Taylor Wilson translating for Irina Shulimova:

“I used to know all the people who lived there. I was told that a child died.”

Taylor Wilson:

Chasiv Yar is 12 miles from Kramatorsk, a major Russian target. After taking control of the Luhansk Province as part of its invasion of Ukraine, Russia is now focused on seizing the Donetsk, which would give the country full command of the Donbas region.

Billionaire Elon Musk has called off his deal to buy Twitter, according to a filing with the Securities and Exchange Commission on Friday. But Money and Tech Reporter Terry Collins says it might not be that easy to just walk away at this point.

Terry Collins:

On Friday, Elon Musk called off his deal to buy Twitter, according to a filing with the Securities and Exchange Commission. Basically, in turn, Musk thinks that Twitter is holding back on information including the number of bots and spam that actually is on the platform. It’s kind of a complicated situation in which Musk is saying that Twitter isn’t living up to its end of the deal. Twitter, for its part, said that it is. Now we’re just in the middle of a huge, huge mess. On Friday, Twitter stock plummeted 5%. Now who knows? On Monday, it could be, as one analyst, Dan Ives, said, “It’s in a code red situation,” which means anything could happen between now and if we ever get a deal. So in theory, he said they shed stuff right now that’s worth billions of dollars in so many ways.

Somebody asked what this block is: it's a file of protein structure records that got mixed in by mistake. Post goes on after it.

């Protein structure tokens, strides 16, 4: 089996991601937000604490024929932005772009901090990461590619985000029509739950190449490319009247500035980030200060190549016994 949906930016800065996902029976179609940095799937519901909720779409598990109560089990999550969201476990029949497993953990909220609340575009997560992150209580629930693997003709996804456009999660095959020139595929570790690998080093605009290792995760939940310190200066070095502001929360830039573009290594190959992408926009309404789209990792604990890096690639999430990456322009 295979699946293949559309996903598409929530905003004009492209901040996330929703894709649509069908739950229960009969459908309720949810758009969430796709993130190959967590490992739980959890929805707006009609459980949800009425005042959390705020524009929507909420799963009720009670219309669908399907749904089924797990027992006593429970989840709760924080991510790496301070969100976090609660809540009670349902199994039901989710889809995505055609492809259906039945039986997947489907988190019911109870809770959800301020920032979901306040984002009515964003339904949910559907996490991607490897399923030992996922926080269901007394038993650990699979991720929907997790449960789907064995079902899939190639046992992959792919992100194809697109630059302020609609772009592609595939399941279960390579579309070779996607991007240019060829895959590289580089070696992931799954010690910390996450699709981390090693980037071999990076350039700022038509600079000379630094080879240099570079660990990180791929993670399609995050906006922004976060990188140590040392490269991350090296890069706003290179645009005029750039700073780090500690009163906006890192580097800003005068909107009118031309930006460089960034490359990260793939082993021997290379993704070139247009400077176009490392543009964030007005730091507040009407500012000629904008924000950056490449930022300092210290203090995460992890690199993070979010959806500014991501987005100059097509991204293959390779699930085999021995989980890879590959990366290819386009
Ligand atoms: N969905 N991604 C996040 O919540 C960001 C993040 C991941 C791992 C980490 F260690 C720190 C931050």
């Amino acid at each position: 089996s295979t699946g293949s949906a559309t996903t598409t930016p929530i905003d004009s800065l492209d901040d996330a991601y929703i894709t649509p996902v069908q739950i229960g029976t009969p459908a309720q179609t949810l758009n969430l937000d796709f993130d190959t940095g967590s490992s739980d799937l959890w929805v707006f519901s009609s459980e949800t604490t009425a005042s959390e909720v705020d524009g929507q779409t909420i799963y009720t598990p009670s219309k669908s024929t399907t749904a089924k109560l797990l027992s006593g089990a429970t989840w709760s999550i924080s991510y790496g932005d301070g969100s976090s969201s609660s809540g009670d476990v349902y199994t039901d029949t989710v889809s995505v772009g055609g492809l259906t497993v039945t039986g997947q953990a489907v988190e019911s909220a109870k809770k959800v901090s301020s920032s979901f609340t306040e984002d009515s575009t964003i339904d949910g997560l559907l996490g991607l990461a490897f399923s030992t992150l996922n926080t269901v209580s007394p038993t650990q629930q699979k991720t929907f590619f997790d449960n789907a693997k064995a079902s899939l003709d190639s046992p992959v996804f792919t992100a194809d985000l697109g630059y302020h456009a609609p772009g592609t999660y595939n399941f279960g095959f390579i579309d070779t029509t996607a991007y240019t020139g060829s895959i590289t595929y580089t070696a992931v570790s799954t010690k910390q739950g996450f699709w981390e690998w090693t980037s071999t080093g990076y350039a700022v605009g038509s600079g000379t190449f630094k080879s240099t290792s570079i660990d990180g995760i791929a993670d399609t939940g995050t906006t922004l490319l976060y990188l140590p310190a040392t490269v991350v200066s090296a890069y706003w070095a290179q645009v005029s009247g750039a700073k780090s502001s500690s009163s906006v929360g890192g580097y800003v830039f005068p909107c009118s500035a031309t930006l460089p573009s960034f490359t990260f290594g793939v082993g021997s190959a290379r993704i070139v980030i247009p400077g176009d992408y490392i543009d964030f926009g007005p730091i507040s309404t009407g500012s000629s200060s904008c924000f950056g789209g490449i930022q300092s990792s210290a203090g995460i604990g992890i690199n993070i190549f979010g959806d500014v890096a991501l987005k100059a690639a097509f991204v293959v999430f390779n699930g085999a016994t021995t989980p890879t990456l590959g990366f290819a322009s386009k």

Musk isn’t going to back down. He’s likely going to double, triple down his belief, and he’s willing to go to court about it. So there will be a legal battle, both in the courts possibly and in the court of public opinion over this. Meanwhile, we could likely see Twitter stock plummet to numbers it’s probably never seen before. I mean, it’s one thing to not meet the goals of investors, but to see their investment literally tank because of the uncertainty that may be out of their control. I wouldn’t be surprised if Twitter counter-sues Musk on a possibly reneging of purchase as probably as early as next week.

If you’re Twitter, you don’t want this to linger on and the value of the company will really be low. Its current market cap is under $30 billion, far more than what Musk offered to pay for it. So if his objective is to purchase the company at a lower price, he’s going to do everything he can to do it.